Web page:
Ismo Koponen at University of Helsinki had prepared a case study related to physics education. Theme session discussions were chaired by Terhi Mäntylä, Koponen and Honkela. In one theme session, the participants considered in groups how conceptual change can be modeled using Bayesian models (chaired by Danks), P-prims (diSessa), semantic pointers (Thagard) and self-organizing maps (Tiina Lindh-Knuutila).
Otto Lappi, Henri Kauhanen and Tommi Kokkonen presented results of analysing a corpus of students' texts. These texts are related to the area of electricity and include terms such as power, current, power, resistance, and voltage. Network analysis and text mining methods had been used to explore students' conceptions.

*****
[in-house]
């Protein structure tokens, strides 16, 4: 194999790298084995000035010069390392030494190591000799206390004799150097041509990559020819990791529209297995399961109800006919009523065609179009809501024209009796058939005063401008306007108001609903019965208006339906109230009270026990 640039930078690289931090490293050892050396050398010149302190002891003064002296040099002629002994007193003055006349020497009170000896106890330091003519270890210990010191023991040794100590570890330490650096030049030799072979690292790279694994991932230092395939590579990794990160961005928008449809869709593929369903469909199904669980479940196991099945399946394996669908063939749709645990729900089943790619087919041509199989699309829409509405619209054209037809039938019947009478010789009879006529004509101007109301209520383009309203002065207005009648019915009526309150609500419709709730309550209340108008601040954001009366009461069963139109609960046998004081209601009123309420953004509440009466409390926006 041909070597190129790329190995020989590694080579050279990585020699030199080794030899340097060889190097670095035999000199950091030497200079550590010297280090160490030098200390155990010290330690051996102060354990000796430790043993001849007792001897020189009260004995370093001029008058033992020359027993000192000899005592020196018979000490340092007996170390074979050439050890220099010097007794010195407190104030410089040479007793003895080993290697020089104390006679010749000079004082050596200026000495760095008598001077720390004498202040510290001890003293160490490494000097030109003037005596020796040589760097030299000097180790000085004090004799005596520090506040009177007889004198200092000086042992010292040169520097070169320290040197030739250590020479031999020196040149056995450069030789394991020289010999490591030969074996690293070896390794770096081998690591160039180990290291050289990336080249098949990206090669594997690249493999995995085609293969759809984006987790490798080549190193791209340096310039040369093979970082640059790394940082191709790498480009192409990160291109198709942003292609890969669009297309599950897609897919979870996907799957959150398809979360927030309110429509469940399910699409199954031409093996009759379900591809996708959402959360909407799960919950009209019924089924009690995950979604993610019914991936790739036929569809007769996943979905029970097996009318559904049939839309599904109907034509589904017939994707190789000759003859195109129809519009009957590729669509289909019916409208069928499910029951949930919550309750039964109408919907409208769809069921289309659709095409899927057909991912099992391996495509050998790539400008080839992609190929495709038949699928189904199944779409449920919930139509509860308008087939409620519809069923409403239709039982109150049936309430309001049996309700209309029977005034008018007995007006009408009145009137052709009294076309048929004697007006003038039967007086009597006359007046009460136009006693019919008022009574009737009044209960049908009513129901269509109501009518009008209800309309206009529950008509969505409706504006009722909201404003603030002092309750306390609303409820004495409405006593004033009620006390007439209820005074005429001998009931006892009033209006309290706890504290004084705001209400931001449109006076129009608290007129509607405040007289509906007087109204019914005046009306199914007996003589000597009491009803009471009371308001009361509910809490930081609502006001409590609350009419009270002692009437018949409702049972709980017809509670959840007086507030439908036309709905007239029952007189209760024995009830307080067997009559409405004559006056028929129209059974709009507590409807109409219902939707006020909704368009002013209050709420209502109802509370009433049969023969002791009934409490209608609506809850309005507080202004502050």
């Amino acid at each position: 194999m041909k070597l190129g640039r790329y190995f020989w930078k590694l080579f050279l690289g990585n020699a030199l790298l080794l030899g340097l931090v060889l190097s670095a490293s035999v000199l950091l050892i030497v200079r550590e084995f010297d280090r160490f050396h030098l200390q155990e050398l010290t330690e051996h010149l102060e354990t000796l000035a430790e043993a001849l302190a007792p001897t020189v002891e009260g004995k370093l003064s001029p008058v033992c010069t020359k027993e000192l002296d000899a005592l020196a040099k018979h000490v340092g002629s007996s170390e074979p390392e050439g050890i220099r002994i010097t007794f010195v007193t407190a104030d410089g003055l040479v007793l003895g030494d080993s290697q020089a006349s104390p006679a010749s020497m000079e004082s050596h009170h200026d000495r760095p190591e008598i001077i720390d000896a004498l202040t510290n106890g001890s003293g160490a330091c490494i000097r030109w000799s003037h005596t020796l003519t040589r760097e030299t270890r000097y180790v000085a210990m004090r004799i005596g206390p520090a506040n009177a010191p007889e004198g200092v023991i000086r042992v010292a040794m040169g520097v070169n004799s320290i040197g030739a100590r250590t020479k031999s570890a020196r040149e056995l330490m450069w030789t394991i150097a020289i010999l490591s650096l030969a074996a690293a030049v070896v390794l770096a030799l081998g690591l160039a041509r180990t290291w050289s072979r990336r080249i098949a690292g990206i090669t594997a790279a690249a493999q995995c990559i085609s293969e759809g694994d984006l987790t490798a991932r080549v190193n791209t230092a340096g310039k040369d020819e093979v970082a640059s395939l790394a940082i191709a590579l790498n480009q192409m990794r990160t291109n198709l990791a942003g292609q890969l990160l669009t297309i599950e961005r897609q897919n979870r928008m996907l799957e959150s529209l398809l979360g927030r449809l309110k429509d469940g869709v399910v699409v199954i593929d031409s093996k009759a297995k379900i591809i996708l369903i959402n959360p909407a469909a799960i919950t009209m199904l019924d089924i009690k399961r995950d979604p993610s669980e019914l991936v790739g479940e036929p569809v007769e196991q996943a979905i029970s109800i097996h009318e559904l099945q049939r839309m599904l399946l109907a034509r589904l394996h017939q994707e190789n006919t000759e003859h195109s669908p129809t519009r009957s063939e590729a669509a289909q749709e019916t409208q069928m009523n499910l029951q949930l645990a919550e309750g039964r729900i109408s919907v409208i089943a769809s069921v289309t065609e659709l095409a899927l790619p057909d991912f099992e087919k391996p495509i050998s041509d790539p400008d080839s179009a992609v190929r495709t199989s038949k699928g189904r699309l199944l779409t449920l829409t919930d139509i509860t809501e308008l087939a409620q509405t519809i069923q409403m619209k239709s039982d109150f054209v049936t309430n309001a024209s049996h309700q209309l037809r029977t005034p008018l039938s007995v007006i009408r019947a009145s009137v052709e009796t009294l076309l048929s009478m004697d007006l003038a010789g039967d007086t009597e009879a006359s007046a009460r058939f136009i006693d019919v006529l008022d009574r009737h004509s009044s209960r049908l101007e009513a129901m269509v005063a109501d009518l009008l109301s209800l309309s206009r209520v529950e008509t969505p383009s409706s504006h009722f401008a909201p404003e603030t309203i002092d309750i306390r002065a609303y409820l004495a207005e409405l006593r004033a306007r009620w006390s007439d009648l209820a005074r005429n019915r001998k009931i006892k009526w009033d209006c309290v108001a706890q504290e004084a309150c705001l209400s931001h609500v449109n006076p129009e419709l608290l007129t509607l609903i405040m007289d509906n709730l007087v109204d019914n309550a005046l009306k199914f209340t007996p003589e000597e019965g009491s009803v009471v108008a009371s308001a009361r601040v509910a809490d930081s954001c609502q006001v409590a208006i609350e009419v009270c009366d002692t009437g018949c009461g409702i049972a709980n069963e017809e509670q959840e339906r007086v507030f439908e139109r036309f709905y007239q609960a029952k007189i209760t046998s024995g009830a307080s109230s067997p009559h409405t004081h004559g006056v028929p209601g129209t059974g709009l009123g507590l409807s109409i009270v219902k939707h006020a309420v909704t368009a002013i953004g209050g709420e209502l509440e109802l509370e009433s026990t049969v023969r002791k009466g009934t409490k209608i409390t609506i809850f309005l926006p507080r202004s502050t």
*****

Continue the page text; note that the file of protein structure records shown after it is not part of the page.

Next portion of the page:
Hanasaari Conference Center, suitably situated between the city center of Helsinki and the high-tech area in city of Espoo that hosts, for instance, Aalto University and the headquarters of Nokia (to see further details of the satellite view, see Nokia Maps/Here). Anna-Mari (Ansku) Rusanen are to be thanked for.